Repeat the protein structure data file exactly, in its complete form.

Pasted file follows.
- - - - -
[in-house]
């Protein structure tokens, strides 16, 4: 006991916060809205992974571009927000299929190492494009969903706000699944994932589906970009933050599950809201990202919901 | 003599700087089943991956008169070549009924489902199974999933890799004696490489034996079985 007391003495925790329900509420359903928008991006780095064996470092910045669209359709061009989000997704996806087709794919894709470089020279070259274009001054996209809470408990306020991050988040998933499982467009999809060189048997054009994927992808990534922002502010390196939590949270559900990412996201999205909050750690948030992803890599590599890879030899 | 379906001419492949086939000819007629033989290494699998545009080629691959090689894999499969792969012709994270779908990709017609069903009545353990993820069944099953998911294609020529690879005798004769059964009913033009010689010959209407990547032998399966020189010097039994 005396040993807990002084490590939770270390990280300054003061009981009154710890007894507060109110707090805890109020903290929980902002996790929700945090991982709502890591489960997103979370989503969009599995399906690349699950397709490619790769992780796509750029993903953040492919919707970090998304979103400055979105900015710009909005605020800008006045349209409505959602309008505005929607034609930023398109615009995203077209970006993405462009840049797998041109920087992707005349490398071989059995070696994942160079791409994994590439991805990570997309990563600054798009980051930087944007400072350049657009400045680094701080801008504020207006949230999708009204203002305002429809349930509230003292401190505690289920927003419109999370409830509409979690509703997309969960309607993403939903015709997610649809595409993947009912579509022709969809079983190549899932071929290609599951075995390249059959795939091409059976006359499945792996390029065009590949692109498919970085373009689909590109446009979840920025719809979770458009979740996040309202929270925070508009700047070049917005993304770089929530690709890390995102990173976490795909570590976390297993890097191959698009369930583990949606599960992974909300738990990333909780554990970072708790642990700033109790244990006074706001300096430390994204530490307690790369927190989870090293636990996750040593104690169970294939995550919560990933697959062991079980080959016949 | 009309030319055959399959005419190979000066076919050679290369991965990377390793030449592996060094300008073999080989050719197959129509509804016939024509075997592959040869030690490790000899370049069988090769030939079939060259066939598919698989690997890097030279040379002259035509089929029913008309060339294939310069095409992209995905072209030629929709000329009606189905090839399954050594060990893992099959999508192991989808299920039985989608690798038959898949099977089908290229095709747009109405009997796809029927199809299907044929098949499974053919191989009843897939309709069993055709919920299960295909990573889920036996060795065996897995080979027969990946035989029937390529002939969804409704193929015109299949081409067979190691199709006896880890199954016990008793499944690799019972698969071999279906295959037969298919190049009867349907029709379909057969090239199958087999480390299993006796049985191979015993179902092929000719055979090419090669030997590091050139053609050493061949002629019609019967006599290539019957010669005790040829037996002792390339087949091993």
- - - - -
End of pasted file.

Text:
[in-house]
């Protein structure tokens, strides 16, 4: 006991916060809205992974571009927000299929190492494009969903706000699944994932589906970009933050599950809201990202919901 | 003599700087089943991956008169070549009924489902199974999933890799004696490489034996079985 007391003495925790329900509420359903928008991006780095064996470092910045669209359709061009989000997704996806087709794919894709470089020279070259274009001054996209809470408990306020991050988040998933499982467009999809060189048997054009994927992808990534922002502010390196939590949270559900990412996201999205909050750690948030992803890599590599890879030899 | 379906001419492949086939000819007629033989290494699998545009080629691959090689894999499969792969012709994270779908990709017609069903009545353990993820069944099953998911294609020529690879005798004769059964009913033009010689010959209407990547032998399966020189010097039994 005396040993807990002084490590939770270390990280300054003061009981009154710890007894507060109110707090805890109020903290929980902002996790929700945090991982709502890591489960997103979370989503969009599995399906690349699950397709490619790769992780796509750029993903953040492919919707970090998304979103400055979105900015710009909005605020800008006045349209409505959602309008505005929607034609930023398109615009995203077209970006993405462009840049797998041109920087992707005349490398071989059995070696994942160079791409994994590439991805990570997309990563600054798009980051930087944007400072350049657009400045680094701080801008504020207006949230999708009204203002305002429809349930509230003292401190505690289920927003419109999370409830509409979690509703997309969960309607993403939903015709997610649809595409993947009912579509022709969809079983190549899932071929290609599951075995390249059959795939091409059976006359499945792996390029065009590949692109498919970085373009689909590109446009979840920025719809979770458009979740996040309202929270925070508009700047070049917005993304770089929530690709890390995102990173976490795909570590976390297993890097191959698009369930583990949606599960992974909300738990990333909780554990970072708790642990700033109790244990006074706001300096430390994204530490307690790369927190989870090293636990996750040593104690169970294939995550919560990933697959062991079980080959016949 | 009309030319055959399959005419190979000066076919050679290369991965990377390793030449592996060094300008073999080989050719197959129509509804016939024509075997592959040869030690490790000899370049069988090769030939079939060259066939598919698989690997890097030279040379002259035509089929029913008309060339294939310069095409992209995905072209030629929709000329009606189905090839399954050594060990893992099959999508192991989808299920039985989608690798038959898949099977089908290229095709747009109405009997796809029927199809299907044929098949499974053919191989009843897939309709069993055709919920299960295909990573889920036996060795065996897995080979027969990946035989029937390529002939969804409704193929015109299949081409067979190691199709006896880890199954016990008793499944690799019972698969071999279906295959037969298919190049009867349907029709379909057969090239199958087999480390299993006796049985191979015993179902092929000719055979090419090669030997590091050139053609050493061949002629019609019967006599290539019957010669005790040829037996002792390339087949091993």